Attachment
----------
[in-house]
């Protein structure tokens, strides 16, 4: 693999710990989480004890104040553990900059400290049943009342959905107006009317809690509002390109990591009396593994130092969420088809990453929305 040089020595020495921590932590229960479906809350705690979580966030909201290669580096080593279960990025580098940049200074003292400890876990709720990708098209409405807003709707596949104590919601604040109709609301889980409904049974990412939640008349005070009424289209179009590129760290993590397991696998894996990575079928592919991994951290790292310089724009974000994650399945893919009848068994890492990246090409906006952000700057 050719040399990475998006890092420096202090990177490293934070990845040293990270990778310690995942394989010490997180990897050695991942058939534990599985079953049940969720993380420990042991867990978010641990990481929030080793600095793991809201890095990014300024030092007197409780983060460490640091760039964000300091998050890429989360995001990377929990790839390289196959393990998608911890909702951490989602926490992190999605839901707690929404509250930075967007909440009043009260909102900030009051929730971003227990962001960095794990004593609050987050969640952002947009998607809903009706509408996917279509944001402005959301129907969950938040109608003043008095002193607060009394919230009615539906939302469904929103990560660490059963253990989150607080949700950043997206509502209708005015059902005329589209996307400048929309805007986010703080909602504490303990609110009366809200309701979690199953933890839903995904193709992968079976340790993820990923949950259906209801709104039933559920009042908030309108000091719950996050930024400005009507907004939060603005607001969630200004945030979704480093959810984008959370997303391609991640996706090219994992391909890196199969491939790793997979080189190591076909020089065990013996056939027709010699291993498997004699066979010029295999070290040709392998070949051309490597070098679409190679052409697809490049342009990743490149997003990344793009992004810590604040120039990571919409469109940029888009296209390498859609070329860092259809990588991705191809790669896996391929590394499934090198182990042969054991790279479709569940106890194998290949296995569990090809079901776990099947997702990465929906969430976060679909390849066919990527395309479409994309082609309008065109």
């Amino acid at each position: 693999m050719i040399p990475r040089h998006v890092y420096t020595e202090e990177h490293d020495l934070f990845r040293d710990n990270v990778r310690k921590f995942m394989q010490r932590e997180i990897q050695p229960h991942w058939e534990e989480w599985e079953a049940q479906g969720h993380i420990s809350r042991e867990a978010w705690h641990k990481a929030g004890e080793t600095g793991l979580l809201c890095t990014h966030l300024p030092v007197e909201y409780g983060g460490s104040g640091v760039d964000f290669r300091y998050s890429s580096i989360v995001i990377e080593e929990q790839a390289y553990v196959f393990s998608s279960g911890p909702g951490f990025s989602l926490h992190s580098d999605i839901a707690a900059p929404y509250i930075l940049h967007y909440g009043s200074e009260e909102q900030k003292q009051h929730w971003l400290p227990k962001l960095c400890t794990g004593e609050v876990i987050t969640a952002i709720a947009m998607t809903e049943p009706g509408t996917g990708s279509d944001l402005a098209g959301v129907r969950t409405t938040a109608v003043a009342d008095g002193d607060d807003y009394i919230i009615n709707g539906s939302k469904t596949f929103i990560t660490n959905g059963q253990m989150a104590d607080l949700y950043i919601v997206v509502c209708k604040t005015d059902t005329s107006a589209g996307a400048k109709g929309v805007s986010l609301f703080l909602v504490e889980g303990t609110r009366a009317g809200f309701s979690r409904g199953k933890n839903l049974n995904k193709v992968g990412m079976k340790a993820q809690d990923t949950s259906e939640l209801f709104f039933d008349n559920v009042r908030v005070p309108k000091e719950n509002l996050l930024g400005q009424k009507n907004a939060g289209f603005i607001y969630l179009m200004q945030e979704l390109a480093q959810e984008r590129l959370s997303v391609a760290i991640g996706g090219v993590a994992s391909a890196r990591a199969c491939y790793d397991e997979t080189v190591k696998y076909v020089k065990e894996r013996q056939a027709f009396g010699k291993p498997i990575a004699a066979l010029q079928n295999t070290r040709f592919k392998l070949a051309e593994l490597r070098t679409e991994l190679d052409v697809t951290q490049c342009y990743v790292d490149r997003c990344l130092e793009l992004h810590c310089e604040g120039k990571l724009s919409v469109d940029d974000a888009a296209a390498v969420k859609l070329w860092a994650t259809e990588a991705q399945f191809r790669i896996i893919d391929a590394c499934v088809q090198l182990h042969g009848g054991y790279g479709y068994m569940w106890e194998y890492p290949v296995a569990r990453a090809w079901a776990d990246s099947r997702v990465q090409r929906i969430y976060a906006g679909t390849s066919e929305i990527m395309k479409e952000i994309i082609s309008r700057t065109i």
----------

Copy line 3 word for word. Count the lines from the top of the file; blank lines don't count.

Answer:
């Amino acid at each position: 693999m050719i040399p990475r040089h998006v890092y420096t020595e202090e990177h490293d020495l934070f990845r040293d710990n990270v990778r310690k921590f995942m394989q010490r932590e997180i990897q050695p229960h991942w058939e534990e989480w599985e079953a049940q479906g969720h993380i420990s809350r042991e867990a978010w705690h641990k990481a929030g004890e080793t600095g793991l979580l809201c890095t990014h966030l300024p030092v007197e909201y409780g983060g460490s104040g640091v760039d964000f290669r300091y998050s890429s580096i989360v995001i990377e080593e929990q790839a390289y553990v196959f393990s998608s279960g911890p909702g951490f990025s989602l926490h992190s580098d999605i839901a707690a900059p929404y509250i930075l940049h967007y909440g009043s200074e009260e909102q900030k003292q009051h929730w971003l400290p227990k962001l960095c400890t794990g004593e609050v876990i987050t969640a952002i709720a947009m998607t809903e049943p009706g509408t996917g990708s279509d944001l402005a098209g959301v129907r969950t409405t938040a109608v003043a009342d008095g002193d607060d807003y009394i919230i009615n709707g539906s939302k469904t596949f929103i990560t660490n959905g059963q253990m989150a104590d607080l949700y950043i919601v997206v509502c209708k604040t005015d059902t005329s107006a589209g996307a400048k109709g929309v805007s986010l609301f703080l909602v504490e889980g303990t609110r009366a009317g809200f309701s979690r409904g199953k933890n839903l049974n995904k193709v992968g990412m079976k340790a993820q809690d990923t949950s259906e939640l209801f709104f039933d008349n559920v009042r908030v005070p309108k000091e719950n509002l996050l930024g400005q009424k009507n907004a939060g289209f603005i607001y969630l179009m200004q945030e979704l390109a480093q959810e984008r590129l959370s997303v391609a760290i991640g996706g090219v993590a994992s391909a890196r990591a199969c491939y790793d397991e997979t080189v190591k696998y076909v020089k065990e894996r013996q056939a027709f009396g010699k291993p498997i990575a004699a066979l010029q079928n295999t070290r040709f592919k392998l070949a051309e593994l490597r070098t679409e991994l190679d052409v697809t951290q490049c342009y990743v790292d490149r997003c990344l130092e793009l992004h810590c310089e604040g120039k990571l724009s919409v469109d940029d974000a888009a296209a390498v969420k859609l070329w860092a994650t259809e990588a991705q399945f191809r790669i896996i893919d391929a590394c499934v088809q090198l182990h042969g009848g054991y790279g479709y068994m569940w106890e194998y890492p290949v296995a569990r990453a090809w079901a776990d990246s099947r997702v990465q090409r929906i969430y976060a906006g679909t390849s066919e929305i990527m395309k479409e952000i994309i082609s309008r700057t065109i």